250k in your pocket will be a lot of work and probably 5-10 year minimum depending on what route you take ...slow and steady growth can help you reach that but if you decide to just just explode the business with a big investment and heavy heavy advertsiing then you can achieve the goal alot sooner
     
  6. bobbygedd

    bobbygedd LawnSite Fanatic
    from NJ
    Posts: 10,178

    oh, yea, i was a great success in the lawncare industry. i made great money, loved my work, and had complete control over my operation. i just, decided to quit, yea, that's all, no reason, i was a great success, i just quit:rolleyes:
     
  7. JJLandscapes

    JJLandscapes LawnSite Senior Member
    Posts: 682

    some people might want to go out instead of mowing at the age of 13 ever think thats the reason he stopped? and im sure success at age of 13 is diff than success at your age he probably had lawn a day
     
  8. topsites

    topsites LawnSite Fanatic
    Posts: 21,653

    There are two kind of lowballers in this world:
    The lowballing Lco, and the lowballing customer...
    I find it is a two-way street, one would not exist without the other.
    So, let them fend it out amongst themselves, your mission is to cherry pick those customers you want to work for, at your price.

    That's my attitude, let them work for free for all I care, I'm charging what I charge and it's take it or leave it.
    - I show up, I do a good job, I keep them not only on a schedule but I am honest so if someone overpays or there exists a question, I can backtrack payments and deposits and jobs all the way to day 1, and will not, will never use information against the customer but use the information I find as presented, whether it be in my favor, or theirs. If it can not be determined from the information available whether money is due this way or that, I may let them keep it or I may offer a compromise deal, depending on the amount.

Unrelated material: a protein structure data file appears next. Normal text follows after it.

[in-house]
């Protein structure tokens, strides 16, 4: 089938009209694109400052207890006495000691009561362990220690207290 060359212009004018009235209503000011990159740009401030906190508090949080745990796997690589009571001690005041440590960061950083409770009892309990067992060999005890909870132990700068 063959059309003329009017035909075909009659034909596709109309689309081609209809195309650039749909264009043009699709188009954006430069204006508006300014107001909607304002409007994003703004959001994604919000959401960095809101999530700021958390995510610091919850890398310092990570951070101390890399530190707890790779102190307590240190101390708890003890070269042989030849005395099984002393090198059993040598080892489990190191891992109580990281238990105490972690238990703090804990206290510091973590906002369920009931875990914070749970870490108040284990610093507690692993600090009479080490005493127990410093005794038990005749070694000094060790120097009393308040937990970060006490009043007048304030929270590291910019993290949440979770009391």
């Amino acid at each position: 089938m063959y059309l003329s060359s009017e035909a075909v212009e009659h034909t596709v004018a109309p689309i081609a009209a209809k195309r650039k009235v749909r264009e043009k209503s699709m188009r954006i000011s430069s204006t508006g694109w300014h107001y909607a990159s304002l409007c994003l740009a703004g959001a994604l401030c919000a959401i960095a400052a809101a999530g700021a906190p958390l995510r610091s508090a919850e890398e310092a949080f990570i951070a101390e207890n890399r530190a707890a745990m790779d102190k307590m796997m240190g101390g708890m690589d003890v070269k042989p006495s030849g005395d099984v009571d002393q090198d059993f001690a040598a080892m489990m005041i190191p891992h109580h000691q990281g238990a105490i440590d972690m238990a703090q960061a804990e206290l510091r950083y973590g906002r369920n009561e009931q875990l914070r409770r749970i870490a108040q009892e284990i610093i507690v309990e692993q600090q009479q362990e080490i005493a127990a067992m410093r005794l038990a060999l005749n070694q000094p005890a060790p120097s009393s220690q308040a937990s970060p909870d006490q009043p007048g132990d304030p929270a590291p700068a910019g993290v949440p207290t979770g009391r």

I don't sell stuff to the customer. I do suggest from time to time certain specials, such as fertilizing the whole yard for 30 dollars, stuff like that... But if they don't want it or if they have Chemlawn, I won't even try.

    And to me that's worth the extra, believe you me.

    As for how much you can earn... How many trucks did you have in mind, how many locations were you planning on opening, did you have plans to go nationwide? I suppose in the end a multi-billion dollar corporation is not out of the question, except for time and to some degree motivation, but it's not motivation alone, it's also how big you want to get.
     
  9. fulano

    fulano LawnSite Senior Member
    Posts: 319

    I know next to nothing about lawn care, but I can't see anyone making a net profit of near $250K in 5-10 years unless you have a lot of start up capital. In my mind you'd have to have at least three crews cutting $1000 of lawns each five days a week for a 6 month season. That is around $360K then labor costs,taxes, personal property, city, county, insurance, gas, and everything else and you might make around $100K I'd guess.
     
  10. JJLandscapes

    JJLandscapes LawnSite Senior Member
    Posts: 682


    in my second year profit is about 90-100k but i have a partner so 50% of that is mine ... i can easily expand that to 250k just off maintenance with only 2 crews going out in 2-3 years... i am in a good area but choose not to because im 21 and still go out every night and get ****** up and i have a second business to run... when the time comes to expand we should achieve the goal easily